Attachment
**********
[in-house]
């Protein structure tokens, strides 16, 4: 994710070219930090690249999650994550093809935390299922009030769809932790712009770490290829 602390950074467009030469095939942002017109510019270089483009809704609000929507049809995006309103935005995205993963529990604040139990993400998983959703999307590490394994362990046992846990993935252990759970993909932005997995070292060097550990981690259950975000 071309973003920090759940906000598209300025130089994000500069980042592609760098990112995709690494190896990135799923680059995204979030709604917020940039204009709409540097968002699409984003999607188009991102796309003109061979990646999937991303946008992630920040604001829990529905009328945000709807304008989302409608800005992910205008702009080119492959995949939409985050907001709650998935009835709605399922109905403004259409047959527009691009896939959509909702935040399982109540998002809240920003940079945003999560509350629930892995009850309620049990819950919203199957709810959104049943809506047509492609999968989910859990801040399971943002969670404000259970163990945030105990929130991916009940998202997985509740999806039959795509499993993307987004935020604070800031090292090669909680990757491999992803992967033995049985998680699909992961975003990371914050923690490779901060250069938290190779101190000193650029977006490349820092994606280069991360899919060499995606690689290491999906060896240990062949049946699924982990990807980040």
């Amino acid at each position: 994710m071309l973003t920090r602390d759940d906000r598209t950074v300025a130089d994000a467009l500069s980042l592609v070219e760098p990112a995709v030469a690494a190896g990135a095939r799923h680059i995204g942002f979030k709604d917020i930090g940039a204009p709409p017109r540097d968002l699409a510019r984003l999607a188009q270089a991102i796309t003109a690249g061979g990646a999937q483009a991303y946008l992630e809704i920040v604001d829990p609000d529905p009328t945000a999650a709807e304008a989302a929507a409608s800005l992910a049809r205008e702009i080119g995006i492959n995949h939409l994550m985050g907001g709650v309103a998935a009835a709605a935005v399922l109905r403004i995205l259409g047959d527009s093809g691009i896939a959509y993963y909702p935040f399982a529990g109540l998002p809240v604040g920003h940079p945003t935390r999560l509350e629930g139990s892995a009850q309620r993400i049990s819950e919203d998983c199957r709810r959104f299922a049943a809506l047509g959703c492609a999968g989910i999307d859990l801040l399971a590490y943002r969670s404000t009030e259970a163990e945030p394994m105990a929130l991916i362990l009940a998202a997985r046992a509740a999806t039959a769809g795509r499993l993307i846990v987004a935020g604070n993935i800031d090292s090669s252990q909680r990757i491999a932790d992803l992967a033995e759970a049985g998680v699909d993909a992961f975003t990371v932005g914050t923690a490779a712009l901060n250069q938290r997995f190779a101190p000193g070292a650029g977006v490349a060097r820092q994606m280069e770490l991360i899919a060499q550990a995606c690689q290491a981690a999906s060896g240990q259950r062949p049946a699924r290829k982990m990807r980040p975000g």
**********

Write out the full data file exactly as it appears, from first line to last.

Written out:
[in-house]
């Protein structure tokens, strides 16, 4: 994710070219930090690249999650994550093809935390299922009030769809932790712009770490290829 602390950074467009030469095939942002017109510019270089483009809704609000929507049809995006309103935005995205993963529990604040139990993400998983959703999307590490394994362990046992846990993935252990759970993909932005997995070292060097550990981690259950975000 071309973003920090759940906000598209300025130089994000500069980042592609760098990112995709690494190896990135799923680059995204979030709604917020940039204009709409540097968002699409984003999607188009991102796309003109061979990646999937991303946008992630920040604001829990529905009328945000709807304008989302409608800005992910205008702009080119492959995949939409985050907001709650998935009835709605399922109905403004259409047959527009691009896939959509909702935040399982109540998002809240920003940079945003999560509350629930892995009850309620049990819950919203199957709810959104049943809506047509492609999968989910859990801040399971943002969670404000259970163990945030105990929130991916009940998202997985509740999806039959795509499993993307987004935020604070800031090292090669909680990757491999992803992967033995049985998680699909992961975003990371914050923690490779901060250069938290190779101190000193650029977006490349820092994606280069991360899919060499995606690689290491999906060896240990062949049946699924982990990807980040």
């Amino acid at each position: 994710m071309l973003t920090r602390d759940d906000r598209t950074v300025a130089d994000a467009l500069s980042l592609v070219e760098p990112a995709v030469a690494a190896g990135a095939r799923h680059i995204g942002f979030k709604d917020i930090g940039a204009p709409p017109r540097d968002l699409a510019r984003l999607a188009q270089a991102i796309t003109a690249g061979g990646a999937q483009a991303y946008l992630e809704i920040v604001d829990p609000d529905p009328t945000a999650a709807e304008a989302a929507a409608s800005l992910a049809r205008e702009i080119g995006i492959n995949h939409l994550m985050g907001g709650v309103a998935a009835a709605a935005v399922l109905r403004i995205l259409g047959d527009s093809g691009i896939a959509y993963y909702p935040f399982a529990g109540l998002p809240v604040g920003h940079p945003t935390r999560l509350e629930g139990s892995a009850q309620r993400i049990s819950e919203d998983c199957r709810r959104f299922a049943a809506l047509g959703c492609a999968g989910i999307d859990l801040l399971a590490y943002r969670s404000t009030e259970a163990e945030p394994m105990a929130l991916i362990l009940a998202a997985r046992a509740a999806t039959a769809g795509r499993l993307i846990v987004a935020g604070n993935i800031d090292s090669s252990q909680r990757i491999a932790d992803l992967a033995e759970a049985g998680v699909d993909a992961f975003t990371v932005g914050t923690a490779a712009l901060n250069q938290r997995f190779a101190p000193g070292a650029g977006v490349a060097r820092q994606m280069e770490l991360i899919a060499q550990a995606c690689q290491a981690a999906s060896g240990q259950r062949p049946a699924r290829k982990m990807r980040p975000g």